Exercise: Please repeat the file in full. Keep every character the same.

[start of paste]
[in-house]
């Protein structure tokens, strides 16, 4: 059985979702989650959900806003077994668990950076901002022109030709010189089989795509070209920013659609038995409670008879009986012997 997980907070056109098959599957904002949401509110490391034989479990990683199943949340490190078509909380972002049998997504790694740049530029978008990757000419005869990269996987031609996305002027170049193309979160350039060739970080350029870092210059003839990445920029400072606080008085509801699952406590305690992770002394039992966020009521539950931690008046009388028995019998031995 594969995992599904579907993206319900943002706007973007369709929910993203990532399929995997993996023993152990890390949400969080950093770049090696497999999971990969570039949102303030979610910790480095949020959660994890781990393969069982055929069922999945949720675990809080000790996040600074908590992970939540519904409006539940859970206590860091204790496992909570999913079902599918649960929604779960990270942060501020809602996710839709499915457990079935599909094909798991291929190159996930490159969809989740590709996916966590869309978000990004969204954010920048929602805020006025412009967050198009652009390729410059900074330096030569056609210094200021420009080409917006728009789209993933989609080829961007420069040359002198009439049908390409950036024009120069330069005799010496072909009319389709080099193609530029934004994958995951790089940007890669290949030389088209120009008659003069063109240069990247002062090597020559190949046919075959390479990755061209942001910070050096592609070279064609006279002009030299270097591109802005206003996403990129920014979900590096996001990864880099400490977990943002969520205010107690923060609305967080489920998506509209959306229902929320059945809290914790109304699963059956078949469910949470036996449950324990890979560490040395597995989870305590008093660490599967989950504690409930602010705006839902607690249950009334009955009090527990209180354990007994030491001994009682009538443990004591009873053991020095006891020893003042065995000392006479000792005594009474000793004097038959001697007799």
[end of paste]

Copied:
[in-house]
């Protein structure tokens, strides 16, 4: 059985979702989650959900806003077994668990950076901002022109030709010189089989795509070209920013659609038995409670008879009986012997 997980907070056109098959599957904002949401509110490391034989479990990683199943949340490190078509909380972002049998997504790694740049530029978008990757000419005869990269996987031609996305002027170049193309979160350039060739970080350029870092210059003839990445920029400072606080008085509801699952406590305690992770002394039992966020009521539950931690008046009388028995019998031995 594969995992599904579907993206319900943002706007973007369709929910993203990532399929995997993996023993152990890390949400969080950093770049090696497999999971990969570039949102303030979610910790480095949020959660994890781990393969069982055929069922999945949720675990809080000790996040600074908590992970939540519904409006539940859970206590860091204790496992909570999913079902599918649960929604779960990270942060501020809602996710839709499915457990079935599909094909798991291929190159996930490159969809989740590709996916966590869309978000990004969204954010920048929602805020006025412009967050198009652009390729410059900074330096030569056609210094200021420009080409917006728009789209993933989609080829961007420069040359002198009439049908390409950036024009120069330069005799010496072909009319389709080099193609530029934004994958995951790089940007890669290949030389088209120009008659003069063109240069990247002062090597020559190949046919075959390479990755061209942001910070050096592609070279064609006279002009030299270097591109802005206003996403990129920014979900590096996001990864880099400490977990943002969520205010107690923060609305967080489920998506509209959306229902929320059945809290914790109304699963059956078949469910949470036996449950324990890979560490040395597995989870305590008093660490599967989950504690409930602010705006839902607690249950009334009955009090527990209180354990007994030491001994009682009538443990004591009873053991020095006891020893003042065995000392006479000792005594009474000793004097038959001697007799």